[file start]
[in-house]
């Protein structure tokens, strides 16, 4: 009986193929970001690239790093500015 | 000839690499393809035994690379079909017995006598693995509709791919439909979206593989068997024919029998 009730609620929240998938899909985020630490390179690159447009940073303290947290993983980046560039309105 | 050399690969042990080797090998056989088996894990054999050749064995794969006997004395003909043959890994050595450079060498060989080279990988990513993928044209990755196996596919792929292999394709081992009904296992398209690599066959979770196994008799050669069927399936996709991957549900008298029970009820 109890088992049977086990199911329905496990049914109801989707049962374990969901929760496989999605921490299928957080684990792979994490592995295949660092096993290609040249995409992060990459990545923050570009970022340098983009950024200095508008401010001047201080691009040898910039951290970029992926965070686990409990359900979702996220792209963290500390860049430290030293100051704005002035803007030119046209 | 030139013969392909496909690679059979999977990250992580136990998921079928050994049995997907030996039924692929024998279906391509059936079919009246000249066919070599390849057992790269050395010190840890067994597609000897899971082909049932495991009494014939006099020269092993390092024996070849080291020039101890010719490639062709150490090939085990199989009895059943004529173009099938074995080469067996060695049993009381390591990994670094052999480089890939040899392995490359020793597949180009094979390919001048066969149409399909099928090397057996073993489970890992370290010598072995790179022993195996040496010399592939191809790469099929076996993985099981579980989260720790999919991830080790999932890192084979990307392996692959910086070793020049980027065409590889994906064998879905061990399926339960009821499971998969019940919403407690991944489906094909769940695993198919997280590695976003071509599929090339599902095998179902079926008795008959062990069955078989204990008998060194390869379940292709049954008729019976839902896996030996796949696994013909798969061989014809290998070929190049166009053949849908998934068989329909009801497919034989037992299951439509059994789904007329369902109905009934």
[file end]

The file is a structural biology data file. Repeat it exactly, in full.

[in-house]
């Protein structure tokens, strides 16, 4: 009986193929970001690239790093500015 | 000839690499393809035994690379079909017995006598693995509709791919439909979206593989068997024919029998 009730609620929240998938899909985020630490390179690159447009940073303290947290993983980046560039309105 | 050399690969042990080797090998056989088996894990054999050749064995794969006997004395003909043959890994050595450079060498060989080279990988990513993928044209990755196996596919792929292999394709081992009904296992398209690599066959979770196994008799050669069927399936996709991957549900008298029970009820 109890088992049977086990199911329905496990049914109801989707049962374990969901929760496989999605921490299928957080684990792979994490592995295949660092096993290609040249995409992060990459990545923050570009970022340098983009950024200095508008401010001047201080691009040898910039951290970029992926965070686990409990359900979702996220792209963290500390860049430290030293100051704005002035803007030119046209 | 030139013969392909496909690679059979999977990250992580136990998921079928050994049995997907030996039924692929024998279906391509059936079919009246000249066919070599390849057992790269050395010190840890067994597609000897899971082909049932495991009494014939006099020269092993390092024996070849080291020039101890010719490639062709150490090939085990199989009895059943004529173009099938074995080469067996060695049993009381390591990994670094052999480089890939040899392995490359020793597949180009094979390919001048066969149409399909099928090397057996073993489970890992370290010598072995790179022993195996040496010399592939191809790469099929076996993985099981579980989260720790999919991830080790999932890192084979990307392996692959910086070793020049980027065409590889994906064998879905061990399926339960009821499971998969019940919403407690991944489906094909769940695993198919997280590695976003071509599929090339599902095998179902079926008795008959062990069955078989204990008998060194390869379940292709049954008729019976839902896996030996796949696994013909798969061989014809290998070929190049166009053949849908998934068989329909009801497919034989037992299951439509059994789904007329369902109905009934």